Bunbury East: The 152 votes missing from this booth appear to be the above-the-line votes for nine parties, the only ones relevant to the result being three for Australian Independents and one for No Carbon Tax Climate Sceptics. The others were 112 votes for the Greens, 12 for Animal Justice, 11 for Family First, six for Wikileaks, three for Stop the Greens, two for Katter’s Australian Party and one for the Secular Party, together with 77 of the 81 informal votes cast at the booth.

Henley Brook: This one was straightforward and, ultimately, not important: 349 Liberal above-the-line votes are missing, leaving 286 still in the count.

Tallying that up suggests Shooters & Fishers have lost 18 votes and Australian Christians five. Ben Raue’s calculation is very slightly different at nineteen and four, as he counts a missing Australian Fishing & Lifestyle Party vote and has one less vote missing for Australian Christians, which Anonymous thinks likely to have been genuine recount corrections. Either way, the numbers suggest that reverting to the first-count results for these booths, as I have been advocating, would cause the result to flip back to Louise Pratt and Dio Wang based on the smallest margins imaginable – one vote by Anonymous’s reckoning, and three by Ben Raue’s.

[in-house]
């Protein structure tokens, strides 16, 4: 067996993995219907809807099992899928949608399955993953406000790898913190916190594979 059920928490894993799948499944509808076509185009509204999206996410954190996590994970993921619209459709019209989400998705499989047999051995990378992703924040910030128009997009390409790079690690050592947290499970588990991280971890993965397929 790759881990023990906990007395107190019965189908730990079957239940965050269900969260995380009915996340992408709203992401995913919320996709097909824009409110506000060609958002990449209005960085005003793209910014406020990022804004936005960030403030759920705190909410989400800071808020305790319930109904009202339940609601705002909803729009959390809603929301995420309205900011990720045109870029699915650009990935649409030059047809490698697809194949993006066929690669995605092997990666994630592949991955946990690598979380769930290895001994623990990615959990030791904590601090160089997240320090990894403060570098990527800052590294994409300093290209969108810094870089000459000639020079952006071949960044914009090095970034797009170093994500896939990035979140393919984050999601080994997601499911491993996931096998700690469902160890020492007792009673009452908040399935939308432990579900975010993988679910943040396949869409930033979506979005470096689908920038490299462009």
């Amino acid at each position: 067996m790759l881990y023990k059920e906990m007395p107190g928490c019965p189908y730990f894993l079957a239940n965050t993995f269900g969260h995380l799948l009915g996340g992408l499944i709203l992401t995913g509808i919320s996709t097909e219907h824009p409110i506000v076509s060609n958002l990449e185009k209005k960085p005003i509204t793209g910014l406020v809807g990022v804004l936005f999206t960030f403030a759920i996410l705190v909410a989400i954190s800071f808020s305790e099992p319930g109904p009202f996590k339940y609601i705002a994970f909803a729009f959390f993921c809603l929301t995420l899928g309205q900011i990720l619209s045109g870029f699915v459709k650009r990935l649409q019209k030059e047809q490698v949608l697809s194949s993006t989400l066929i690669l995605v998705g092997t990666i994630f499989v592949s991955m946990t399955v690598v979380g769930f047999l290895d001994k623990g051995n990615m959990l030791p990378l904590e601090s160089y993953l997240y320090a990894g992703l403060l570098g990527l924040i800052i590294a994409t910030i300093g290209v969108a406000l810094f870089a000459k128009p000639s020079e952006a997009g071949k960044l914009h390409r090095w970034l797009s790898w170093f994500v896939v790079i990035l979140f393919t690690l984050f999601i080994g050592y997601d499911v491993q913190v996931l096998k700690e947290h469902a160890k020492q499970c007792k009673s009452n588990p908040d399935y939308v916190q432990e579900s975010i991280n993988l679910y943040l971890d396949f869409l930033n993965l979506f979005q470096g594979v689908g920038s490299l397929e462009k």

Original post

For the vast civilian majority in Western Australia that would sooner not have to vote again, today’s conclusion of the Senate election recount has delivered the worst possible outcome, with the original result overturned by an excruciatingly narrow margin. On the basis of the unquestionably flawed and incomplete recount, Greens Senator Scott Ludlam and Australian Sports Party candidate Wayne Dropulich will be declared the winners in place of Labor Senator Louise Pratt and Palmer United Party candidate Dio Wang.